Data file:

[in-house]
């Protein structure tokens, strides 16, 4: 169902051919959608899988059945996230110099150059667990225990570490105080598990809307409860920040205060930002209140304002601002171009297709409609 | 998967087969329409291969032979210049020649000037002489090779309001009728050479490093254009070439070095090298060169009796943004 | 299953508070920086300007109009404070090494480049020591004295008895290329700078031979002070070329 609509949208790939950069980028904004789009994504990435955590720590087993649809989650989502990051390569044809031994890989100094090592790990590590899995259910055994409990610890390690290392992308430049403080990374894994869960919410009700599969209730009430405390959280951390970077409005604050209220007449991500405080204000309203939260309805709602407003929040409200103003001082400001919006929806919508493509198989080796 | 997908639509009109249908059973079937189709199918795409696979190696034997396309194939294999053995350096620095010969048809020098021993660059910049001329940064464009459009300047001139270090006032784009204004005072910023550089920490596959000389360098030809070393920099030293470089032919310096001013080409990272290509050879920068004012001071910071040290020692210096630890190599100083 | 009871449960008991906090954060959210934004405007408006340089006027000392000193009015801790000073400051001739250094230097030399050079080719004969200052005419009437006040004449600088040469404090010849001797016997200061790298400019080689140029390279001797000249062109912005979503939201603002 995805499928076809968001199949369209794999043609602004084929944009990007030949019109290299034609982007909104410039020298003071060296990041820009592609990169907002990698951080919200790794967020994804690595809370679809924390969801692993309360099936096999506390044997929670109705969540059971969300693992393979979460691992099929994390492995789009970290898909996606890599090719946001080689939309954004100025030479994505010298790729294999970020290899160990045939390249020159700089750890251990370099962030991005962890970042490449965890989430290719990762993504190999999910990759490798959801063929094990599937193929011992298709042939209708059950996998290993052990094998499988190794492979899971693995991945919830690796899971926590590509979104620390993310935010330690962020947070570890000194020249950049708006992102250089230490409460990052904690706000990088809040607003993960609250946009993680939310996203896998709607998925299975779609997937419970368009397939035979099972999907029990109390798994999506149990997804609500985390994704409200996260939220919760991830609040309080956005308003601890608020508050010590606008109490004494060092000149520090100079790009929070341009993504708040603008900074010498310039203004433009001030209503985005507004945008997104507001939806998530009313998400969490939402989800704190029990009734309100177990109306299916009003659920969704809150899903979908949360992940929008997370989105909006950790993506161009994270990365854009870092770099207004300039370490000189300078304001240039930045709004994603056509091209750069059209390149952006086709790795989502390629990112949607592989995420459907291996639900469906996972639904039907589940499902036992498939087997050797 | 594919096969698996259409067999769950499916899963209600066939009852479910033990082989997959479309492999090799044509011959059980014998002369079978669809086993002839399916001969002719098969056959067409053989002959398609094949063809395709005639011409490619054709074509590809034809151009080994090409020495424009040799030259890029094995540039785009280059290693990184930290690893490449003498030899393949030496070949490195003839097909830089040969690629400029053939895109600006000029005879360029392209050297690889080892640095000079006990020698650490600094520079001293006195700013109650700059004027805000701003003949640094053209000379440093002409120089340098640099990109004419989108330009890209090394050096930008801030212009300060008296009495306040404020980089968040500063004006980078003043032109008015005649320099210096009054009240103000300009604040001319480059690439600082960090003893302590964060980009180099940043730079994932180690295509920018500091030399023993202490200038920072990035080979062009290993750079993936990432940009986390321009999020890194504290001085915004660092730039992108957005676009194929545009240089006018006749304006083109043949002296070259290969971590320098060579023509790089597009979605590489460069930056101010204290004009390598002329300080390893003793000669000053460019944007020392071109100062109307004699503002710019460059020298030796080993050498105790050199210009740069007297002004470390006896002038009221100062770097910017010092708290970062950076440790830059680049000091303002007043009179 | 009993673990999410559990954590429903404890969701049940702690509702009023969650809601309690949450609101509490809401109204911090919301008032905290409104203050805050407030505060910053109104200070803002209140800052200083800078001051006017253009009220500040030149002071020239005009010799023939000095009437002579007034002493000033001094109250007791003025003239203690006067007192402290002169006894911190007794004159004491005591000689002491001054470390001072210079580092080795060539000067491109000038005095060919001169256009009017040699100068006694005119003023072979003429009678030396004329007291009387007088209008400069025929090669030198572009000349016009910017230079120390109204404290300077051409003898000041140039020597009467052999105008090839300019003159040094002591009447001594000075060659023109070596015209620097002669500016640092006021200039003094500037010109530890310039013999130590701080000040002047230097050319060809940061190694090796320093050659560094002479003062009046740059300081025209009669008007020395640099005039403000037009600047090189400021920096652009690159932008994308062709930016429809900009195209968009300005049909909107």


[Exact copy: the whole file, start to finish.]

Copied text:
[in-house]
């Protein structure tokens, strides 16, 4: 169902051919959608899988059945996230110099150059667990225990570490105080598990809307409860920040205060930002209140304002601002171009297709409609 | 998967087969329409291969032979210049020649000037002489090779309001009728050479490093254009070439070095090298060169009796943004 | 299953508070920086300007109009404070090494480049020591004295008895290329700078031979002070070329 609509949208790939950069980028904004789009994504990435955590720590087993649809989650989502990051390569044809031994890989100094090592790990590590899995259910055994409990610890390690290392992308430049403080990374894994869960919410009700599969209730009430405390959280951390970077409005604050209220007449991500405080204000309203939260309805709602407003929040409200103003001082400001919006929806919508493509198989080796 | 997908639509009109249908059973079937189709199918795409696979190696034997396309194939294999053995350096620095010969048809020098021993660059910049001329940064464009459009300047001139270090006032784009204004005072910023550089920490596959000389360098030809070393920099030293470089032919310096001013080409990272290509050879920068004012001071910071040290020692210096630890190599100083 | 009871449960008991906090954060959210934004405007408006340089006027000392000193009015801790000073400051001739250094230097030399050079080719004969200052005419009437006040004449600088040469404090010849001797016997200061790298400019080689140029390279001797000249062109912005979503939201603002 995805499928076809968001199949369209794999043609602004084929944009990007030949019109290299034609982007909104410039020298003071060296990041820009592609990169907002990698951080919200790794967020994804690595809370679809924390969801692993309360099936096999506390044997929670109705969540059971969300693992393979979460691992099929994390492995789009970290898909996606890599090719946001080689939309954004100025030479994505010298790729294999970020290899160990045939390249020159700089750890251990370099962030991005962890970042490449965890989430290719990762993504190999999910990759490798959801063929094990599937193929011992298709042939209708059950996998290993052990094998499988190794492979899971693995991945919830690796899971926590590509979104620390993310935010330690962020947070570890000194020249950049708006992102250089230490409460990052904690706000990088809040607003993960609250946009993680939310996203896998709607998925299975779609997937419970368009397939035979099972999907029990109390798994999506149990997804609500985390994704409200996260939220919760991830609040309080956005308003601890608020508050010590606008109490004494060092000149520090100079790009929070341009993504708040603008900074010498310039203004433009001030209503985005507004945008997104507001939806998530009313998400969490939402989800704190029990009734309100177990109306299916009003659920969704809150899903979908949360992940929008997370989105909006950790993506161009994270990365854009870092770099207004300039370490000189300078304001240039930045709004994603056509091209750069059209390149952006086709790795989502390629990112949607592989995420459907291996639900469906996972639904039907589940499902036992498939087997050797 | 594919096969698996259409067999769950499916899963209600066939009852479910033990082989997959479309492999090799044509011959059980014998002369079978669809086993002839399916001969002719098969056959067409053989002959398609094949063809395709005639011409490619054709074509590809034809151009080994090409020495424009040799030259890029094995540039785009280059290693990184930290690893490449003498030899393949030496070949490195003839097909830089040969690629400029053939895109600006000029005879360029392209050297690889080892640095000079006990020698650490600094520079001293006195700013109650700059004027805000701003003949640094053209000379440093002409120089340098640099990109004419989108330009890209090394050096930008801030212009300060008296009495306040404020980089968040500063004006980078003043032109008015005649320099210096009054009240103000300009604040001319480059690439600082960090003893302590964060980009180099940043730079994932180690295509920018500091030399023993202490200038920072990035080979062009290993750079993936990432940009986390321009999020890194504290001085915004660092730039992108957005676009194929545009240089006018006749304006083109043949002296070259290969971590320098060579023509790089597009979605590489460069930056101010204290004009390598002329300080390893003793000669000053460019944007020392071109100062109307004699503002710019460059020298030796080993050498105790050199210009740069007297002004470390006896002038009221100062770097910017010092708290970062950076440790830059680049000091303002007043009179 | 009993673990999410559990954590429903404890969701049940702690509702009023969650809601309690949450609101509490809401109204911090919301008032905290409104203050805050407030505060910053109104200070803002209140800052200083800078001051006017253009009220500040030149002071020239005009010799023939000095009437002579007034002493000033001094109250007791003025003239203690006067007192402290002169006894911190007794004159004491005591000689002491001054470390001072210079580092080795060539000067491109000038005095060919001169256009009017040699100068006694005119003023072979003429009678030396004329007291009387007088209008400069025929090669030198572009000349016009910017230079120390109204404290300077051409003898000041140039020597009467052999105008090839300019003159040094002591009447001594000075060659023109070596015209620097002669500016640092006021200039003094500037010109530890310039013999130590701080000040002047230097050319060809940061190694090796320093050659560094002479003062009046740059300081025209009669008007020395640099005039403000037009600047090189400021920096652009690159932008994308062709930016429809900009195209968009300005049909909107």